There's a serious debate in Germany over whether instituting legal quotas for women in upper management would help address gender inequality. But don't hold your breath for something similar in the U.S.
From left, Family Minister Kristina Shroeder, Labor Minister Ursula von der Leyen, and Justice Minister Sabine Leutheusser-Schnarrenberger at a press conference with representatives from the DAX companies on Monday, October 17 / AP
Last Monday, the 30 companies of Germany's blue-chip DAX stock index pledged to increase the proportion of women in management positions. That's news in itself. What's most interesting, however, is what didn't happen that day, and what some German politicians openly argue should have happened.
In the U.S., there's a lot of hemming and hawing about the scarcity of female managers on Wall Street. That's not to say there isn't some highly articulate reflection going on, the gold standard for which increasingly appears to be Sheryl Sandberg's TED talk.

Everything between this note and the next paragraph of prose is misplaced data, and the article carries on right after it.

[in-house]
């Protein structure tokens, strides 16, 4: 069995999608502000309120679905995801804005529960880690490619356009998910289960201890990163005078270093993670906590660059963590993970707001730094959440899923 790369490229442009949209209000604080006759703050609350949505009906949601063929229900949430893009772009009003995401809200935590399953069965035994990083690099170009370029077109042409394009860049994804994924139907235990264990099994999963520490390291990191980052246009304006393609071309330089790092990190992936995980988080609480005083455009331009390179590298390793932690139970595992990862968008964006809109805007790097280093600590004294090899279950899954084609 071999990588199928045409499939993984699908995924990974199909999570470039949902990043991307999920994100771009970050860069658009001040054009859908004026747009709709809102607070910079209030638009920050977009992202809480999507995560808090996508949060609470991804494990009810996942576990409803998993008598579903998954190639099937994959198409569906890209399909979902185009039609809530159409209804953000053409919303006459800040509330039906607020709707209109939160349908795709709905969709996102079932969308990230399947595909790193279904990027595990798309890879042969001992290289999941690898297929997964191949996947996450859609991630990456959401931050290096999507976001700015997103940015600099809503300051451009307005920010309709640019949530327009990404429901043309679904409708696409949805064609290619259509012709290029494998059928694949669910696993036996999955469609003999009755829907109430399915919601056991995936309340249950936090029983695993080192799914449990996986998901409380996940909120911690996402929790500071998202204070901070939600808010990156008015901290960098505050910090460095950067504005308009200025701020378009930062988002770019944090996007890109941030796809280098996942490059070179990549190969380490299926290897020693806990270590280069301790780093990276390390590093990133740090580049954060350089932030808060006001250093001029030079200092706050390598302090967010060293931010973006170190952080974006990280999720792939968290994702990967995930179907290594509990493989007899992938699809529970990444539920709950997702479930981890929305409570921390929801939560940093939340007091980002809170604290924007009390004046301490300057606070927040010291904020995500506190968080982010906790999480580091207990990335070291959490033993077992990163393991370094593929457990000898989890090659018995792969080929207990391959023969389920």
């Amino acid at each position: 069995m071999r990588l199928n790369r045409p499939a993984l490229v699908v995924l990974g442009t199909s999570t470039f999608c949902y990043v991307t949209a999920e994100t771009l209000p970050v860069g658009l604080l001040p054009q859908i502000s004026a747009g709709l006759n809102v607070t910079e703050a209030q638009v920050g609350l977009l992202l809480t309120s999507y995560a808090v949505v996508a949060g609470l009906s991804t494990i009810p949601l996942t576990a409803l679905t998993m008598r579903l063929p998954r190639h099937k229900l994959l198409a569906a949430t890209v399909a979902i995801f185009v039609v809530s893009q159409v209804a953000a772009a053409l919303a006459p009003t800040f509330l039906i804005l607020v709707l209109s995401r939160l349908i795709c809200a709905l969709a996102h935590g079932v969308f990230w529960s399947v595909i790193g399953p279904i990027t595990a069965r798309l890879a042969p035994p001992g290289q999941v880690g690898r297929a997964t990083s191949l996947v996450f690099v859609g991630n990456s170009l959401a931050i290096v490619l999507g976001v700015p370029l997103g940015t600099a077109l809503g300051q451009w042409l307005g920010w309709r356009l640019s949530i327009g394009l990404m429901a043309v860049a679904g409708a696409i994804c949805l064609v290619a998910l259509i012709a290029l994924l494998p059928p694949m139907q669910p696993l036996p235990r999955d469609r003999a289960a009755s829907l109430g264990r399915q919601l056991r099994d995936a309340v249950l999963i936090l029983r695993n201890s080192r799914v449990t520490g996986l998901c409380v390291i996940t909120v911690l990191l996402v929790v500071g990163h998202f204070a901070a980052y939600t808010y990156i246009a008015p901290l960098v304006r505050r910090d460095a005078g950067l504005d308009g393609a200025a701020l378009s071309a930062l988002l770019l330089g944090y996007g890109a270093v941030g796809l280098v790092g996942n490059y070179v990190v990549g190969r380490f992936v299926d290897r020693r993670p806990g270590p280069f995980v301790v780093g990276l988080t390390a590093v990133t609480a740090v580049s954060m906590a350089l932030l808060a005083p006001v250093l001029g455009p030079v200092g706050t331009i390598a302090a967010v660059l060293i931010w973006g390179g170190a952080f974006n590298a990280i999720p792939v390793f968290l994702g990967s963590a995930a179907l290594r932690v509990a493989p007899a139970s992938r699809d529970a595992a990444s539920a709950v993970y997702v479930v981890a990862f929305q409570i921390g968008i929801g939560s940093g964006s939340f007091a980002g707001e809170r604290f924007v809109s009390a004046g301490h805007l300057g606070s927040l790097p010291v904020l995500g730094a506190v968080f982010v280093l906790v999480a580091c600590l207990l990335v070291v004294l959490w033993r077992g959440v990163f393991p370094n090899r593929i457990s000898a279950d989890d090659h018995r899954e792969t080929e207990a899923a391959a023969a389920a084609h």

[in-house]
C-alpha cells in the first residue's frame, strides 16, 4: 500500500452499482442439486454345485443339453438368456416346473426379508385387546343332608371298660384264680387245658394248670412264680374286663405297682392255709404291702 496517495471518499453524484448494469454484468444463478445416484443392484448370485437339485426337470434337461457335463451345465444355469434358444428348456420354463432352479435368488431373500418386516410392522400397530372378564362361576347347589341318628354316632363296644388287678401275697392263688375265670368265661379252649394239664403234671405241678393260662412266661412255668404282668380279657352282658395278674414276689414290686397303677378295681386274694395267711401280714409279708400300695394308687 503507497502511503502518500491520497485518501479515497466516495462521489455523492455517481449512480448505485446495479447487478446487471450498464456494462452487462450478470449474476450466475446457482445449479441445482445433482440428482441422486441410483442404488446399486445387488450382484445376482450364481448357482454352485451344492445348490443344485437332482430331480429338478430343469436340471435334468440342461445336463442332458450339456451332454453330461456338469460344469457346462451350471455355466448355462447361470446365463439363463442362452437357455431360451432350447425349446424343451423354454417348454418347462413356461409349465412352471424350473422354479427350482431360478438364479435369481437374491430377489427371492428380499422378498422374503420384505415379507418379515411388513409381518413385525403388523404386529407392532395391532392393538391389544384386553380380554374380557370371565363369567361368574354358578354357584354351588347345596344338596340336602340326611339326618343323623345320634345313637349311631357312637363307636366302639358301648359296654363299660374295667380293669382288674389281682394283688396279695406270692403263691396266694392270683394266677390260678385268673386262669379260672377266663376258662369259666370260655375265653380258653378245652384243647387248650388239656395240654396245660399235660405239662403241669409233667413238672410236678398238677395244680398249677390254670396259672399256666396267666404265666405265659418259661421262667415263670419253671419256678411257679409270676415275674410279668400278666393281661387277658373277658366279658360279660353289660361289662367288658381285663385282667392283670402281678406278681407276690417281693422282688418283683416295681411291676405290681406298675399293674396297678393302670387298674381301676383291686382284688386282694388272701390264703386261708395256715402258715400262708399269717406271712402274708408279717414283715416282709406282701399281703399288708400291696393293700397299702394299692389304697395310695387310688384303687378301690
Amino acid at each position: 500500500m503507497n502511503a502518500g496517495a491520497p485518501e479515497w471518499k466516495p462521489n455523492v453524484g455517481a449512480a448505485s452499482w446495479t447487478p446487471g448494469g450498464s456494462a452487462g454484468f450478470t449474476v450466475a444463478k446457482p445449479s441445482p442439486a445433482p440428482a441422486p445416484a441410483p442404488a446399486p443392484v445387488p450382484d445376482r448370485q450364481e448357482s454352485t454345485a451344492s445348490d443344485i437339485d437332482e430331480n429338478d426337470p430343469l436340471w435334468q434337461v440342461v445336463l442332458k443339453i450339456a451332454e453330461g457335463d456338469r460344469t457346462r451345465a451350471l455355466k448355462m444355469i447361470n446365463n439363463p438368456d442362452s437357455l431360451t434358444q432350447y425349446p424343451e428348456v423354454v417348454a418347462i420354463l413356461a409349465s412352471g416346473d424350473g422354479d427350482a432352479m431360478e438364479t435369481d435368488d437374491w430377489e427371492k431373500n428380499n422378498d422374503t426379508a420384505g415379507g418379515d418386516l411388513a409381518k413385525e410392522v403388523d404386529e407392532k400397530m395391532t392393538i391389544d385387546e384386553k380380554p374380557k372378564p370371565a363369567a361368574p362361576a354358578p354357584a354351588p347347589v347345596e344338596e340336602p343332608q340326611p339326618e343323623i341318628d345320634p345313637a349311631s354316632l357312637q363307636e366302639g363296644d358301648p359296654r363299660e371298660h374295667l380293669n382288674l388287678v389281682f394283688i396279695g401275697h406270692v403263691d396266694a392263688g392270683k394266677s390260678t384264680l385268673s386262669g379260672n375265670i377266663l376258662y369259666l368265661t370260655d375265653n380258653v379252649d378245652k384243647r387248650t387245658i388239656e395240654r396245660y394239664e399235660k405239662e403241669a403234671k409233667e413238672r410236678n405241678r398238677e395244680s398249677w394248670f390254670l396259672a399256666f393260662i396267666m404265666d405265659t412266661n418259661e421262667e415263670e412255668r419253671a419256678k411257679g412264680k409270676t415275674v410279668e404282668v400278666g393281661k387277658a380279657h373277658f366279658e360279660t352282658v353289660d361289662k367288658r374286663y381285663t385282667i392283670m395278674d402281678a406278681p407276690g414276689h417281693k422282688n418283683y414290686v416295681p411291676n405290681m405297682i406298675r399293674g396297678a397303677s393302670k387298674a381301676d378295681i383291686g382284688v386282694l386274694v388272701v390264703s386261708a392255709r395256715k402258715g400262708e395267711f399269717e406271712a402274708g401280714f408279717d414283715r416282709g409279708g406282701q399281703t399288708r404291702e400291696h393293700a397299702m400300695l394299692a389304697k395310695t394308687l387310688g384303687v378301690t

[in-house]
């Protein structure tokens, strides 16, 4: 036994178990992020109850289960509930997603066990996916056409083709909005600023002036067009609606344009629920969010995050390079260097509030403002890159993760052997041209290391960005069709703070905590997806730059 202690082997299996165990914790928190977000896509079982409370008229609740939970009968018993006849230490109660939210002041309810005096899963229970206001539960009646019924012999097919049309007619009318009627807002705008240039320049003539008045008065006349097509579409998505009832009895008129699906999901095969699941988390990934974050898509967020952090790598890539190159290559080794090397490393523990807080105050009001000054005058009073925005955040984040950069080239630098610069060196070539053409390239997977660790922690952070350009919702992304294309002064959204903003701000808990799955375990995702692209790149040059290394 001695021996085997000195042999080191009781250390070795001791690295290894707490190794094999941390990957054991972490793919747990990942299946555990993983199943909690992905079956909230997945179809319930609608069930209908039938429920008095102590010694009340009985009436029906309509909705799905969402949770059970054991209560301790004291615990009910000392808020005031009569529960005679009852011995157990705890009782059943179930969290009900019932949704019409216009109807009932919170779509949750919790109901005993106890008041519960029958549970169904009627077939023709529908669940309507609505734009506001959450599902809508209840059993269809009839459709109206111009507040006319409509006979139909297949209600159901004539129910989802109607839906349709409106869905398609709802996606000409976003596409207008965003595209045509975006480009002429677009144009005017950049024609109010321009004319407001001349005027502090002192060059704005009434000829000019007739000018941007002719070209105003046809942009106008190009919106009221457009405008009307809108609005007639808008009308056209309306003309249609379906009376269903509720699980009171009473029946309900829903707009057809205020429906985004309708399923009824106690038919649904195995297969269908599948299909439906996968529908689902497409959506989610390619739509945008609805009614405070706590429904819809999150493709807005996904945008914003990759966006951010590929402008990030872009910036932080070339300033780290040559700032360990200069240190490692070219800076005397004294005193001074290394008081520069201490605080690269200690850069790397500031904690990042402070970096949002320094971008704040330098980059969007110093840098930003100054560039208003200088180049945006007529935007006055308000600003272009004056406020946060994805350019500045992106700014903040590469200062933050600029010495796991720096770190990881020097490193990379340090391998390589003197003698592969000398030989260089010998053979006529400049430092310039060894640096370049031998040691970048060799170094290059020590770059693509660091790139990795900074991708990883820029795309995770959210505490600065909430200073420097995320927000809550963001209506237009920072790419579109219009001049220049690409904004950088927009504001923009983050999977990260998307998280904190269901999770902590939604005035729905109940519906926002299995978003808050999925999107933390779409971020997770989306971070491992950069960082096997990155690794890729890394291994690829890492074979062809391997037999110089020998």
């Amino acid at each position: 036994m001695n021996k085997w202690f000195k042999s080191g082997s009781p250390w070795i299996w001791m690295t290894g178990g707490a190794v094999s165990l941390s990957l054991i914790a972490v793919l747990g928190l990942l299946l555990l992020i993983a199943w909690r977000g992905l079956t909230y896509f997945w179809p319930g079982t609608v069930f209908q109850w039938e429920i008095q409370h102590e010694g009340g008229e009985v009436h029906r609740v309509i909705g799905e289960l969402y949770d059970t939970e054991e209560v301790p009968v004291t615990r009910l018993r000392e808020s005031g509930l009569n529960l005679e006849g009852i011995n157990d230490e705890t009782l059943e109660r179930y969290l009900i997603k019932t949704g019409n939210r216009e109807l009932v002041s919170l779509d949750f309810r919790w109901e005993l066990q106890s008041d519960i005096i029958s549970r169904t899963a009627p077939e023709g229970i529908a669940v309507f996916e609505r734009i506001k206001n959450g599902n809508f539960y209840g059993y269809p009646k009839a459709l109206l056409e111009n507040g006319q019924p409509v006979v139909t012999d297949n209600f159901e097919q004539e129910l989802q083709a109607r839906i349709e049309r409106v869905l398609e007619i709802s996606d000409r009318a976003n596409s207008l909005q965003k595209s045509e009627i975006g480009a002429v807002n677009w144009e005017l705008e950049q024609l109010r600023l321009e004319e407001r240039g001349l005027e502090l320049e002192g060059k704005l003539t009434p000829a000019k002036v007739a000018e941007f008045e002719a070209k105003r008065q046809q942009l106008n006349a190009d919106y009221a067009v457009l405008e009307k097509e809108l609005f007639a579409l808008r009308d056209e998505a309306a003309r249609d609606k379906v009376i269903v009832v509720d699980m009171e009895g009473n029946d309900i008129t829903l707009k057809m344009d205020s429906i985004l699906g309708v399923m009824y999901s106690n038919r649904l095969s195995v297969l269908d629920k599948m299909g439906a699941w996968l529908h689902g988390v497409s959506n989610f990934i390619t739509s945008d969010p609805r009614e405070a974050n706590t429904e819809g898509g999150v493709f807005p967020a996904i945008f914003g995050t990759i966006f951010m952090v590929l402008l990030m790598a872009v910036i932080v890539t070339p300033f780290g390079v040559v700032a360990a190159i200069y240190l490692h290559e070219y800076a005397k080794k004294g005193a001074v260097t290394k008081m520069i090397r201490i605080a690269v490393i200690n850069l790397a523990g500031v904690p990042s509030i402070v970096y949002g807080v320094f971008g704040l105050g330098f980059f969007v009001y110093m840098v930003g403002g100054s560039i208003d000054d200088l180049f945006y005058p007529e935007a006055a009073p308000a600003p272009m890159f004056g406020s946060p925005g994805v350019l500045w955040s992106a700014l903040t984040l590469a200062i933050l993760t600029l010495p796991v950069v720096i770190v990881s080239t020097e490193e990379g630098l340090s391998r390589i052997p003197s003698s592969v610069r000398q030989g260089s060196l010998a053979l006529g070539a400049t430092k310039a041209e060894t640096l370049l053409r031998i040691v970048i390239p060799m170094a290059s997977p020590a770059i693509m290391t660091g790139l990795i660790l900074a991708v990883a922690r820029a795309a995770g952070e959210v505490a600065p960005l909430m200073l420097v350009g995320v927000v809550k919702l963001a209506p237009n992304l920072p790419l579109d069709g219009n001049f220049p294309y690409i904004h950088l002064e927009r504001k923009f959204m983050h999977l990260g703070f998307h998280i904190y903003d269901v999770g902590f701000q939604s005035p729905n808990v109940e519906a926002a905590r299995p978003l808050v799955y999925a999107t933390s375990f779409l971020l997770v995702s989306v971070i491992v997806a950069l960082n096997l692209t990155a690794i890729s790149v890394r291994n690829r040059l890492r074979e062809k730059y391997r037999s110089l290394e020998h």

Sandberg's key points are that there really is a problem, that it's not because of lack of female potential, and that women need to stop shooting themselves in the foot -- no more drawing back ten years early in anticipation of childbearing, for instance. Equally, though, she lists areas where we, as a society, need to improve. We need more equitable division of labor in the home, for example, if we want to see more equitable division of honors in the boardroom.